The Many faces of Nara

The Kumano Kodo links the famous Yoshino area in Nara Prefecture with Kumano
via Mount Omine. The 170km trek, which has been used as a training ground for
ascetic monks since the 7th century, is one of the most difficult and dangerous
trails of the Kumano Kodo, but there many less strenuous activities to enjoy.
Yoshino Mountain features more than 30,000 cherry trees which form clouds of
delicate pink blossoms in the spring. The area is also home to the famous Kinpusen-
ji temple and the esoteric monks who train there.

A Walk in the Park

Nara city, originally known as Heijo, was established as Japan’s first permanent
capital in 710.

Nara’s Todaiji temple, constructed in 752, is home to a 15 metre high seated
Buddha whose raised hand is as tall as a human being. As with many of Nara’s
attractions, Todaiji is located in Nara Park, which is also home to over 1200 deer. In Japanese folklore deer were considered to be sacred and they are certainly still
well treated, with many visitors feeding them on specially made rice crackers
called ‘shika senbei’ or deer crackers.

Narazuke and other Culinary Delights

In Nara, it is not only the deer which enjoy the culinary delights on offer.
Visitors to Nara can try Narazuke, a dish made by pickling vegetables or fish in sake lees, a much more sophisticated affair than the vinegary pickles which most Australians have grown up with.

Other local delicacies include Kaki no hazushi or Nara sushi, neat little packages
of rice topped with salmon or mackerel and wrapped in a persimmon leaf. The
antibacterial properties of the leaf were an important preservative in the days
before refrigeration.




Above: Watch the fascinating sunset of Meoto Iwa

Ise Shrine and Amaterasu Omikami

Ise Shrine in Mie Prefecture, one of the most sacred destinations in Japan, is linked with the Three Grand Shrines of Kumano via the Kumano Kodo. Ancient legends state that the Japanese Imperial family is descended from the Sun Goddess, Amaterasu Omikami, who is enshrined in the Inner Shrine or Naiku at Ise. In keeping with traditional beliefs in cycles of death and renewal, the shrine is rebuilt every twenty years, with 2013 marking the occasion when the deities are transferred from their old homes to the new ones.

The Wedded Rocks and other Marvels

The sacred Meoto Iwa or the ‘Wedded Rocks’ on the coast near Futama are said to represent the Japanese creator spirits, Izanami and Izanagi. The rocks are joined by a sacred rope or ‘shimenawa’, examples of which can be seen at many Shinto shrines around Japan.

Iga Ueno, which is midway between Osaka and Nagoya, will satisfy both lovers of military and literary history. In addition to being the birth place of the famous poet, Matsuo Basho, Iga Ueno is home to a castle which boasts the highest stone walls in Japan.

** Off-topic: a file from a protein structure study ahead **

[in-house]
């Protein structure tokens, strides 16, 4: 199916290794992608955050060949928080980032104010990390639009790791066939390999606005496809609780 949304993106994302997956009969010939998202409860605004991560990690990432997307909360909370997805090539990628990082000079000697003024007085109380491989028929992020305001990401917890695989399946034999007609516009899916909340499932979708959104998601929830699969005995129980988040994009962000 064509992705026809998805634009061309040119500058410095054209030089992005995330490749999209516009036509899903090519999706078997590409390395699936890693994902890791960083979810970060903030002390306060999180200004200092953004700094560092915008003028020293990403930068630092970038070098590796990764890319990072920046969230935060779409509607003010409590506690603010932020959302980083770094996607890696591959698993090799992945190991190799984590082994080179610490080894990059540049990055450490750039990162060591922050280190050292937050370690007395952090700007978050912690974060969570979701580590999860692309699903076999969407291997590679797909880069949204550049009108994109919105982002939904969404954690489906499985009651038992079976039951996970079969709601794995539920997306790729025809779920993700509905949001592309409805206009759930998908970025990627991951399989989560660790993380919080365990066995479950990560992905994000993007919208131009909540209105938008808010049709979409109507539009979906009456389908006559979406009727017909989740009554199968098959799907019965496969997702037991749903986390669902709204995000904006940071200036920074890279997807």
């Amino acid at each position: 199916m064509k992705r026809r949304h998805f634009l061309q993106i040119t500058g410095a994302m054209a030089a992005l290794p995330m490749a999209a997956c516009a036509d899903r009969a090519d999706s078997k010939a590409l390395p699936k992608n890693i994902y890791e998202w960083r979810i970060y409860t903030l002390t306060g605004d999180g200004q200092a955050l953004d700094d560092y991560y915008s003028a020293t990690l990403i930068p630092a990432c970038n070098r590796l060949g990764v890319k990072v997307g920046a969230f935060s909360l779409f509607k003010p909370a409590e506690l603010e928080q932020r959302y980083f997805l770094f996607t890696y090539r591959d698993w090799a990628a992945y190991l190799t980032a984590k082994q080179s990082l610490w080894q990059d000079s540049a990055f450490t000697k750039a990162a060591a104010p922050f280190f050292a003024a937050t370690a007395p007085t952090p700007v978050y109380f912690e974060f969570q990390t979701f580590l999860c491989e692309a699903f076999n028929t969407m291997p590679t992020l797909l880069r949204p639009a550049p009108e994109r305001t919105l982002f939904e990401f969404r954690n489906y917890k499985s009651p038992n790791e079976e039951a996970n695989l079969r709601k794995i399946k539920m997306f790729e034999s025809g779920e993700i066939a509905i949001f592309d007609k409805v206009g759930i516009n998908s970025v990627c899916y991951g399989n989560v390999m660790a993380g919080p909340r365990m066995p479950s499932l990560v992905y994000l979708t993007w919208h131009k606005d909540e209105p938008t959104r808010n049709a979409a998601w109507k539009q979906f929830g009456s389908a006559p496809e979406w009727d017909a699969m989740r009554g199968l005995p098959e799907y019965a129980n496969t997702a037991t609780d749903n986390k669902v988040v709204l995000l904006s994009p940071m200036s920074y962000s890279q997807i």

Rice Cakes and Rare Beef

A visit to Mie Prefecture is not complete without trying Akafuku mochi, a pounded rice cake with a wonderfully chewy consistency, which is beautifully complemented by sweet red bean paste.

While this delicacy is readily available throughout the prefecture, a visit to the Oharai Machi shopping precinct near the entrance to the Inner Shrine at Ise is highly recommended.

Mie prefecture is also noted for its Matsuzaka beef, which hails from cattle fattened on beer and massaged to improve the texture of the meat.




Above: See of clouds in Kumano


The Kumano Kodo, an ancient and intricate network of six pilgrimage trails traversing Japan’s mountainous Kii Peninsula, spans three provinces and thousands of years in history. With its spectacular gorges and mysterious shrines and temples, the Kumano Kodo offers modern day pilgrims the opportunity to experience the physical and spiritual landscapes of Japan.

For thousands of years pilgrims ranging from members of the Imperial family to well-heeled commoners have journeyed along the Kumano Kodo to visit the Three Grand Shrines of Kumano.

Historically, the return journey from Kyoto took over a month and consisted of long days spent traversing the mountain paths, interspersed with relaxing baths in the purifying waters of the Kii Peninsula’s many hot springs. Travellers also marvelled at natural wonders such as the Nachi Waterfall and worshipped at the many shrines and temples found along the way.

Although pilgrims were undoubtedly glad to reach their destination, the journey along the weathered stone paths of the Kumano Kodo was an important part of their experience. Fittingly, the pilgrimage trail itself has been recognised as a UNESCO World Heritage site, along with the sacred temple precinct of Mount Koya and the Yoishino Omine area in Nara.

These days, the Kumano Kodo has been made accessible by modern transport and the availability of maps detailing well-defined trails which are suited to all
ages and levels of fitness.

The trail meanders through the three prefectures of the Kii Peninsula: Wakayama extending down the western side to the southern tip, Nara in the north and Mie in the north east, enabling travellers to sample the distinctive culture and cuisine of each region.